that Mexico was famous for ice cream? I didn’t, until my first trip many
years ago, and saw all the heladerias stirring
up ice cream and pushcarts, parked on sidewalks, handing out popsicles.
It was my first visit and I had no idea what a remarkable range of
flavors Mexicans incorporated into their scoops and paletas. There was
chocolate, corn, coffee, cheese, peanut, and rice ice creams, as well as
lime, soursop, cucumber, and hibiscus sorbets. I tried them all.
I was in
the Yucatan, which was so blazing hot that by midday, you had no choice
but to retire in your hotel room for a siesta, waking up later in the day
when the sun was tolerable, as people returned the streets and zocalos (town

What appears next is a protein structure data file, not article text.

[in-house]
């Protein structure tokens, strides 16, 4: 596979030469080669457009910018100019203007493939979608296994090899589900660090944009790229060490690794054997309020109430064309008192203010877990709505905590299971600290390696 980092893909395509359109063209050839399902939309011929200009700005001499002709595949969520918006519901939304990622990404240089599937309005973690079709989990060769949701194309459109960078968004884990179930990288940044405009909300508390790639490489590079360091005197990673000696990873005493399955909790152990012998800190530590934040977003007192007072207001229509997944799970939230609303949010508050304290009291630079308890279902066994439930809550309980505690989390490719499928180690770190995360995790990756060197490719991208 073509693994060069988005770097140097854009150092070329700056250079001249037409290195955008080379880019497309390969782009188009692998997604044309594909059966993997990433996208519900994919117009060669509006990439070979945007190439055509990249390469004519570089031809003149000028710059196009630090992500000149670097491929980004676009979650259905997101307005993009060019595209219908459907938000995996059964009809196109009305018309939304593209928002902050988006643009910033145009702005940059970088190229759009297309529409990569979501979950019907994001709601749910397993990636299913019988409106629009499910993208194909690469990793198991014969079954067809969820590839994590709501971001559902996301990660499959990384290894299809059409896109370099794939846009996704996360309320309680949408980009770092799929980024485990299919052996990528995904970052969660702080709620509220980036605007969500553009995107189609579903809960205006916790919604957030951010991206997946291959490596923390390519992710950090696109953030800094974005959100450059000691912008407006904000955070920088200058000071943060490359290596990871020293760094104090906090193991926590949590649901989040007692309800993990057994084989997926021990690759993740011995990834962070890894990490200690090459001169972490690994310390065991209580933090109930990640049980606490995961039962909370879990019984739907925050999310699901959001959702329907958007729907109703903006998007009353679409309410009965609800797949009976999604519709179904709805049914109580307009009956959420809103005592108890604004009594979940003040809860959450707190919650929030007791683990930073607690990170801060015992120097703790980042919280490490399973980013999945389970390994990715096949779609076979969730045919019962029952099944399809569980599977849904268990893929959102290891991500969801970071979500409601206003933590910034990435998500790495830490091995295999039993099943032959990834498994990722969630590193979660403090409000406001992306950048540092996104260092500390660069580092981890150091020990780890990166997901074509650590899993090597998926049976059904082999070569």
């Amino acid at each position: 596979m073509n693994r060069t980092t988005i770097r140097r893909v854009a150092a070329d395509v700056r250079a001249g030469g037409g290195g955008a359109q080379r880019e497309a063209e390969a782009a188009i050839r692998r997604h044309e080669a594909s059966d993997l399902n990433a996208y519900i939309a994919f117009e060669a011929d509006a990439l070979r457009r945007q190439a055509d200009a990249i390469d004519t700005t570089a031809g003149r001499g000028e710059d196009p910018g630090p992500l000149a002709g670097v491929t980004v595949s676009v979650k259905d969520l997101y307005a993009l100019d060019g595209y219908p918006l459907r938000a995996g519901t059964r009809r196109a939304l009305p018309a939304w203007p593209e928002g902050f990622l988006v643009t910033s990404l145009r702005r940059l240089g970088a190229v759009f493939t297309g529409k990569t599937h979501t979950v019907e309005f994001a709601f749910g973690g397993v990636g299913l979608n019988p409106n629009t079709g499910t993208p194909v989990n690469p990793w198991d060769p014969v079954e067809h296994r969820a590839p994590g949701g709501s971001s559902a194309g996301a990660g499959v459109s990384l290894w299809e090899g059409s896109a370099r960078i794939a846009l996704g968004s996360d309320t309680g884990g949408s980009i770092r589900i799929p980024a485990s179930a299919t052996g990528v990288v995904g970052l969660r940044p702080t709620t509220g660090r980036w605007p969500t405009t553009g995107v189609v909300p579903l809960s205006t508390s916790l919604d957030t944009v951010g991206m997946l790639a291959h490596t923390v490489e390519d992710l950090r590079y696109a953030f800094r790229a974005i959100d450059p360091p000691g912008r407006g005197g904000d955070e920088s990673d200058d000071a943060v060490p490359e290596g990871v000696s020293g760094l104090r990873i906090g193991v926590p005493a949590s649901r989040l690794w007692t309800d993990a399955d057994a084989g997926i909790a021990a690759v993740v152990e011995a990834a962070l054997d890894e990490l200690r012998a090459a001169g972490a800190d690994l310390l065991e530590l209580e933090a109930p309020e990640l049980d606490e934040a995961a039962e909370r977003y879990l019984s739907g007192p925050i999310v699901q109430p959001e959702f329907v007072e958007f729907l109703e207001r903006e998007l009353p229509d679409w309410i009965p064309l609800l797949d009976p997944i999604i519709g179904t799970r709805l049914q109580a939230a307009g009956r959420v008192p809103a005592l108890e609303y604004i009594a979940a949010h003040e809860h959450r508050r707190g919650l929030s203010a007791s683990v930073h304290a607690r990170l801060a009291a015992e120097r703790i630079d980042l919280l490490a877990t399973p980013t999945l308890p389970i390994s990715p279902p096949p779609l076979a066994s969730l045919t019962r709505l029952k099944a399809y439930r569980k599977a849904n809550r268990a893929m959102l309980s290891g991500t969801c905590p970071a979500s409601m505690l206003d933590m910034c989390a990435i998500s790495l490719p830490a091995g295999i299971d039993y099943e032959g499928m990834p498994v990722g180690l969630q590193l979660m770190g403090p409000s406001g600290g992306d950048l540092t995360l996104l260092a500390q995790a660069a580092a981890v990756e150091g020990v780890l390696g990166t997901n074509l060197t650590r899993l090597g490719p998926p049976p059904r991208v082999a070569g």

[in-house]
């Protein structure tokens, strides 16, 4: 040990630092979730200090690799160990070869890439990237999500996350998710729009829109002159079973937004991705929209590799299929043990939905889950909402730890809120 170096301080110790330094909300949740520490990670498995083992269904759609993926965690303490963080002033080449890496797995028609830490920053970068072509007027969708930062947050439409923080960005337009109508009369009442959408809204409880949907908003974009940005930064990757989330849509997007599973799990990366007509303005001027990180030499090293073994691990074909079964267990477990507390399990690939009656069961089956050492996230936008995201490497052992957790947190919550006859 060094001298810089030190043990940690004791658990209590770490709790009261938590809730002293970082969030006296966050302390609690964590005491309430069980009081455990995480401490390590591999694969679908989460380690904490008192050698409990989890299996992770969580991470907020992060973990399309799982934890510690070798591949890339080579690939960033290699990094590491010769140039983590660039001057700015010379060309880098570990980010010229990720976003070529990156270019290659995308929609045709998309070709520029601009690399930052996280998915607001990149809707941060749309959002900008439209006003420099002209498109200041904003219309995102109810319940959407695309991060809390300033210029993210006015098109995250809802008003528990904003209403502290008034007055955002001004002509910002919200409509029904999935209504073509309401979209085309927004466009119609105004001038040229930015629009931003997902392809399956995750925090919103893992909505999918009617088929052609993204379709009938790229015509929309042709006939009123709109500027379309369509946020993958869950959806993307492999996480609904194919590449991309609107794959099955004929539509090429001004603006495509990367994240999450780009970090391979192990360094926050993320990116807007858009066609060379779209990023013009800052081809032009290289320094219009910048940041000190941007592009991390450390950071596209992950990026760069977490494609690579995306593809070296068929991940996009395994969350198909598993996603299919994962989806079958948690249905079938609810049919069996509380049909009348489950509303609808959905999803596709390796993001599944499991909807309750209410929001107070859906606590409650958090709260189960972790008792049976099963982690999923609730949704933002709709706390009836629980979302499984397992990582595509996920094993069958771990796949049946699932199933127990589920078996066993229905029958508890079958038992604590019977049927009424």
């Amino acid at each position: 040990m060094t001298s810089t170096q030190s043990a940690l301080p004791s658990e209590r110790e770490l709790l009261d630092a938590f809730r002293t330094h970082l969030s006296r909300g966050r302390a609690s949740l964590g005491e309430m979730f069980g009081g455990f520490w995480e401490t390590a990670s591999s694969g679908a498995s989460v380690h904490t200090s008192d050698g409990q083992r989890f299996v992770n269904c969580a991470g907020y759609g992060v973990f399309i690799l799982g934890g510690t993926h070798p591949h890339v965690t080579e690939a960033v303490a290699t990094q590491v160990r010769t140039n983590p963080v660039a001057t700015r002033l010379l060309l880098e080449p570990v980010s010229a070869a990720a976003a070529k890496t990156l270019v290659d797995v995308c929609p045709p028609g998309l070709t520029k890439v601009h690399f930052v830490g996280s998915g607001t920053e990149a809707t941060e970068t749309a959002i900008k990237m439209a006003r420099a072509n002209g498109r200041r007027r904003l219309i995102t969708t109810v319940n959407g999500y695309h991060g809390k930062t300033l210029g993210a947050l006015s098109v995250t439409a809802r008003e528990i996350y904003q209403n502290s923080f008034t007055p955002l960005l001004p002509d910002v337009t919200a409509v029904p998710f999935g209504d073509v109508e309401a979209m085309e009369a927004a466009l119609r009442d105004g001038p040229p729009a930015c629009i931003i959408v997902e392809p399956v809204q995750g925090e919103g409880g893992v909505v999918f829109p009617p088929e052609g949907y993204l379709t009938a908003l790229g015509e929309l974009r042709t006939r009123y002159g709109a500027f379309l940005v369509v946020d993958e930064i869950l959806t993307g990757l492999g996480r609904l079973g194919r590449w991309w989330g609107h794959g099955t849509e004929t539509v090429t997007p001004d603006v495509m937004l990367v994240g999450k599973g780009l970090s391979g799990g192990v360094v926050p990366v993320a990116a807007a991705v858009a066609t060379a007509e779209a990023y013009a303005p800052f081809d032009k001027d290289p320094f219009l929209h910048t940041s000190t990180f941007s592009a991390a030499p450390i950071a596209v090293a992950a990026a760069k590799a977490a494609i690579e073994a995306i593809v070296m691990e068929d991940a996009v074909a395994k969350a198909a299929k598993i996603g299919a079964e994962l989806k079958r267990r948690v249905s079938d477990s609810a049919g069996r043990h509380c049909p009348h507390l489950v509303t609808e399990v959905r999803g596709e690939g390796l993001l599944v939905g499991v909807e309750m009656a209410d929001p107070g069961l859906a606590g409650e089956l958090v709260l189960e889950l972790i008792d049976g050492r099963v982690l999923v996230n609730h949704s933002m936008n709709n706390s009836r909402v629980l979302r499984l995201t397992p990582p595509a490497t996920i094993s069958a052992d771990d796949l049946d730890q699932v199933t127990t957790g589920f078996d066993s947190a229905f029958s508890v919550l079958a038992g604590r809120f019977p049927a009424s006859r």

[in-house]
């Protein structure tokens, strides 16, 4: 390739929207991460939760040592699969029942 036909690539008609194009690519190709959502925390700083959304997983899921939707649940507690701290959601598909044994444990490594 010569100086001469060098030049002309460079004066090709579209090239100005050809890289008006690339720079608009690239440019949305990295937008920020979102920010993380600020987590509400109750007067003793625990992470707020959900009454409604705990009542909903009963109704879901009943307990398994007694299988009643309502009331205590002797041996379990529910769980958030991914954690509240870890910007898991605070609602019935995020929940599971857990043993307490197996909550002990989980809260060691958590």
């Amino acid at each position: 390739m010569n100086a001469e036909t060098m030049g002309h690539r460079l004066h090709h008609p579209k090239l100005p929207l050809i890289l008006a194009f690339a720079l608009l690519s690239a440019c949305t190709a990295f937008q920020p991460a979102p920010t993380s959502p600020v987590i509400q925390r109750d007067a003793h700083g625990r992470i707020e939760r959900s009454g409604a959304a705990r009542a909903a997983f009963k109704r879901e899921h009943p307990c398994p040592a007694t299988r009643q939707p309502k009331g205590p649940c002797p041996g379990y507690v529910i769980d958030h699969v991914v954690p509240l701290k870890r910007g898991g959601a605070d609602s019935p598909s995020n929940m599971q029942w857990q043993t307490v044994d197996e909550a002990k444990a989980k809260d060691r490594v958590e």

squares), lapping up the local flavors late into the evening.
Stephanie Danler's debut novel,
SWEETBITTER, belongs in the modern coming-of-age canon—which is far too
often missing the works of female writers. Delving into the realities of
white, middle-class life in NYC in the mid-2000s, SWEETBITTER is a smart
read that would pair perfectly with a glass of sauvignon blanc or with a
day spent on the beach. This book, from the eye-catching jacket, Danler's
origin story, and the literary acclaim, screams trendy.